Stronger, lighter, faster: Those are the principles of speed. Whether you start with 11 or 11,000 horsepower, removing mass makes fast objects accelerate faster. Though the fundamentals of lightweights are simple, how engineers create lightness may not be. To make a lightweight race car part, you don’t start with the lightest material available. You start with the strongest material and then you use as little of it as possible. Carbon fiber has become common in drag racing because its strength-to-weight ratio makes it perfect for race cars.
The first creation of carbon fibers is credited to Thomas Edison in 1879. Edison didn’t use carbon fiber to create race car parts — though he was best friends with Henry Ford. Edison used carbon fiber as a filament material for the incandescent light bulb.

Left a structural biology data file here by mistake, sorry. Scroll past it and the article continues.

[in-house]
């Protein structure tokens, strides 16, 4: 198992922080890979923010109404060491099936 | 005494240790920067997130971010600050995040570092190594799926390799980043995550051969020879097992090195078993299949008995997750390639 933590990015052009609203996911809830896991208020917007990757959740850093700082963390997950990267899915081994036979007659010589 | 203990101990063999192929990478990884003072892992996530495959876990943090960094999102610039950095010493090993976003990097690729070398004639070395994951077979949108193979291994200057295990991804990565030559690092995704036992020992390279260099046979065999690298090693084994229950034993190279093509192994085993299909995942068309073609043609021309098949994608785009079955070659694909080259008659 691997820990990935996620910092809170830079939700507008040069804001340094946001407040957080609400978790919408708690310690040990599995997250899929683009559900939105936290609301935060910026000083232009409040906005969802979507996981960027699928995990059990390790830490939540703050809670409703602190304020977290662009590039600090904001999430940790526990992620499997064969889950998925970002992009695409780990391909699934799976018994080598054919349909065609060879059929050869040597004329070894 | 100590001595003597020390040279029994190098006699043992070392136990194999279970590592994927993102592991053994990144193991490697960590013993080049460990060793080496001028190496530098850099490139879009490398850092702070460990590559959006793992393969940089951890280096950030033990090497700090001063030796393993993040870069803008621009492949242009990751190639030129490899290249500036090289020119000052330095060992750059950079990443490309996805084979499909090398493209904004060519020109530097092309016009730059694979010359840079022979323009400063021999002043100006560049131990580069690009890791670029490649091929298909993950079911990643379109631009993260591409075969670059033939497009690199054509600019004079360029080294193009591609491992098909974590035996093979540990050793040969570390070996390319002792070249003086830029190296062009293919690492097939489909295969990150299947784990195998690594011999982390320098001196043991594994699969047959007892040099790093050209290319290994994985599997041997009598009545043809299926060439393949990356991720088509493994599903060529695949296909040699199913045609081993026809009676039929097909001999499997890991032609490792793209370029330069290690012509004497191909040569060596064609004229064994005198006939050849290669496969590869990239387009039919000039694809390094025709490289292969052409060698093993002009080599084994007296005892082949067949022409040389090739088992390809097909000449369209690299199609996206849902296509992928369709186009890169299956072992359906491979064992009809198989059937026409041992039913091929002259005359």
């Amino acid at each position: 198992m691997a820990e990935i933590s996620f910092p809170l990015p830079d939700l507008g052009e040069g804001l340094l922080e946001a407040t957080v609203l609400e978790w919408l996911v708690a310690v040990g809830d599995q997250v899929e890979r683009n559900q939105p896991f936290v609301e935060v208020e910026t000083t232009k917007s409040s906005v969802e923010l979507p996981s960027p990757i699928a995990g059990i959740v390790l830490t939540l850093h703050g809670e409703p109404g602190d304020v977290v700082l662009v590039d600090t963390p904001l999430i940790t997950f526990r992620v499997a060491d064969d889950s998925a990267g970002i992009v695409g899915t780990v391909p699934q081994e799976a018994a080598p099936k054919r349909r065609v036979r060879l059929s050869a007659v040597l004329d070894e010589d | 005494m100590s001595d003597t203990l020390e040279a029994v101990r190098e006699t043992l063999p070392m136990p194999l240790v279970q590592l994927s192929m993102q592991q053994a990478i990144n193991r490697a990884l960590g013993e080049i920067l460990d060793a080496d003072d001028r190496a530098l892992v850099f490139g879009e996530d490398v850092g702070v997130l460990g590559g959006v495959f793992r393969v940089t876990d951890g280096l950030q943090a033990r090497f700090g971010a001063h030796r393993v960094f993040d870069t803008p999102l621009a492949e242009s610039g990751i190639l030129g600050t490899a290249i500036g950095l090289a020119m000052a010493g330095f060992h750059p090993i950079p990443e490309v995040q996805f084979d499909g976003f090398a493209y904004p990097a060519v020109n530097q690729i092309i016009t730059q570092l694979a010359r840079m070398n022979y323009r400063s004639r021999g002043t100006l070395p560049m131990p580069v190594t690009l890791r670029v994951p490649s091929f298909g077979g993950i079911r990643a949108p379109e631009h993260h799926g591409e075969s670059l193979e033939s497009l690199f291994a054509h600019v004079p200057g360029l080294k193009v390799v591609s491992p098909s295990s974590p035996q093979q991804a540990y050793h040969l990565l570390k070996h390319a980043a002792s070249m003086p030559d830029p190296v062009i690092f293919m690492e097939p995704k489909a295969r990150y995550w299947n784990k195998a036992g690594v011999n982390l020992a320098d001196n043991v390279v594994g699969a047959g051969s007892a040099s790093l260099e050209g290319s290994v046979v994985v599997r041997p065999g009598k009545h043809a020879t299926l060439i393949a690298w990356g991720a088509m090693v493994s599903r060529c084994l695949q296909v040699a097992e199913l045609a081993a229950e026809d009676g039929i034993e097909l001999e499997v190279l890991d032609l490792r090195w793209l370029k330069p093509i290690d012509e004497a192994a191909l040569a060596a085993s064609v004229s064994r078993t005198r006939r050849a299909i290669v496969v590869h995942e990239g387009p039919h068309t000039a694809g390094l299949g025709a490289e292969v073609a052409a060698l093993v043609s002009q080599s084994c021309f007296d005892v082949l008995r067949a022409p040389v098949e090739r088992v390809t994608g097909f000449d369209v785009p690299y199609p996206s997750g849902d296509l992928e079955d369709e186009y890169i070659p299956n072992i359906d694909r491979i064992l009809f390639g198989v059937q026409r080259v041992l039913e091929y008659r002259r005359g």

The modern era of carbon fiber began in 1956 at a Union Carbide lab in Ohio where Dr. Roger Bacon created carbon “straws” or fibers while melting graphite. These fibers were 1/10th the diameter of a human hair yet strong enough to be formed into shapes. Though Dr. Bacon would go on to produce carbon fibers that had 10 times the tensile strength of steel, these carbon fibers were incredibly difficult and costly to manufacture.
The Promise of Carbon-Fiber
- Incredibly stiff
- Excellent at handling tension
- Less likely to fatigue and corrode than most metals
- 70 percent lighter than steel
- 40 percent lighter than aluminum
- 35 percent lighter than magnesium
- Gentler on other parts it attaches to due to less mass
- Raw material is workable into many different shapes, aiding in prototype work
- Conducts electricity
- Can be tuned
- Vibration dampening characteristics